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    How Business Owners Can Boost Income by Avoiding the $10,000 SALT Cap

    Taxpayers have been whipsawed by confusing rules for the $10,000 limit on deducting state and local taxes (SALT), the most politically charged piece of the Tax Cuts and Jobs Act (TCJA) of 2017. The cap has caused nearly 11 million individuals to lose an annual deduction worth $323 billion. But many owners of private businesses known as passthroughs can avert that financial pain. If you own your company and thus report your business income on your personal federal income tax return, here’s what you need to know.

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    Millions of taxpayers in the United States are using crowdfunding websites like GoFundMe and Kickstarter to raise money for important needs, such as paying medical bills, paying legal fees, or funding a new business venture. Both the IRS and the courts have been surprisingly silent on the tax consequences of crowdfunding platforms. The good news is that established tax law provides a clear road map for answering most tax questions created by raising money from a crowdfunding website. By knowing these rules, taxpayers can use crowdfunding to raise cash and minimize their overall tax exposure.

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    My Client Stuck with a Mistaken C Corporation Election?

    My client formed three limited liability companies (LLCs) to hold his rental properties. Without consulting me, he filed Form 8832, Entity Classification Election, to elect C corporation treatment, effective January 1, 2020, for these LLCs. I want the LLCs to be disregarded entities, which is the most tax-efficient structure for his situation. What is the best way to undo these elections?

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    Quick Guide to Claiming Work-From-Home COVID-19 Expenses to Reduce Your Tax Bill

    This information is particularly important if you are the owner/shareholder of your own corporation – C or S corp. You can set up payroll and designate tax-free reimbursements for you to be working at home – as well other tax-free money for you and for your employees. (We will discuss employees momentarily. Yes, it’s essential.) If being an employee is your main source of income – watch out! The short answer to employees claiming an office in home deduction this year is... There is no deduction!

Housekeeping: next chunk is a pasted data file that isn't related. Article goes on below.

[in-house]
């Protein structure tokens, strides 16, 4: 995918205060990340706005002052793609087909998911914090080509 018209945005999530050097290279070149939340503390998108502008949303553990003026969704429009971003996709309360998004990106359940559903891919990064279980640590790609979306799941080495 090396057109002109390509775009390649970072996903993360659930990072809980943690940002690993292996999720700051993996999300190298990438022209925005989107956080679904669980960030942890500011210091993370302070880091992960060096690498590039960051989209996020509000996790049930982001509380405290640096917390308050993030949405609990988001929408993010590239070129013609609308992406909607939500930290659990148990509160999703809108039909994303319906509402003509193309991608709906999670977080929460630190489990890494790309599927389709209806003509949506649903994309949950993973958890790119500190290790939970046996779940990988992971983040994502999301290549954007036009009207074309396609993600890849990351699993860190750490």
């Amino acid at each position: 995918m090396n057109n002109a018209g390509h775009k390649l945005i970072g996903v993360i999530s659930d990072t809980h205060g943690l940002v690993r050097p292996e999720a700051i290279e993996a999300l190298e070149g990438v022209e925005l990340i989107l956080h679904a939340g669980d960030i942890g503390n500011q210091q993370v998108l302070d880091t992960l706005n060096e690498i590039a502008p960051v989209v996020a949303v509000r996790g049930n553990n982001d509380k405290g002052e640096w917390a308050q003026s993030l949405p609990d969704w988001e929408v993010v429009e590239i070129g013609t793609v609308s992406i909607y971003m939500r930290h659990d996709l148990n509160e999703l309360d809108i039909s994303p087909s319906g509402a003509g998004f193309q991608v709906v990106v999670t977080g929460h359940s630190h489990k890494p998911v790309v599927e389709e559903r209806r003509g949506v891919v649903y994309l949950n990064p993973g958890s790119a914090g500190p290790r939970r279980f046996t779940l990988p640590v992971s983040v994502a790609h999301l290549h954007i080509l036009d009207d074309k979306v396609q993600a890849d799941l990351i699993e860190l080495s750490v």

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    Five Tax Reduction Strategies for the Casual Cryptocurrency Owner

    With so many people looking for more ways to make money outside their 9 to 5 jobs, many are turning to money making methods using technology including trading in cryptocurrency. For tax purposes, the IRS considers cryptocurrencies property, not as currency. Just like other property types, stocks, investments, or real estate, when you sell, swap, or otherwise dispose of your cryptocurrency for more or less than you acquired it for, you incur a tax reporting obligation. As an example, there would be a $1,000 capital gain if 0.1 bitcoin is bought for $2,000 in June of 2020 and then sold for $3,000 two months later. This profit must be reported on the tax return and a certain amount of tax is due on the gain, depending on the tax bracket of the taxpayer. In this example, the gain would be short term requiring the profit to be taxed at the filer’s ordinary tax rate. These rates range anywhere from 0-37%.

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    Extra Taxes on S Corporation Distribution?

    My client plans to take about $15,000 in distributions in excess of his basis from his S corporation construction business. I know this generates tax for him. He’s in the 32 percent tax bracket and single. Does he also have to pay the 3.8 percent net investment income tax and the 0.9 percent additional Medicare tax on this amount? Is there a way for him to avoid taxes on this amount?

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    Reduce Taxable Income Up to $25,000 with Passive Rental Losses

    You have likely heard that owning rental real estate provides great tax benefits. This is true for a multitude of reasons, but there’s one benefit that is arguably the best of the bunch: The Small Taxpayer Allowance for Deducting Passive Rental Losses. Based on average household income levels, more than three-quarters of taxpayers can potentially qualify for this fantastic tax benefit that offers taxable income reduction of up to $25,000.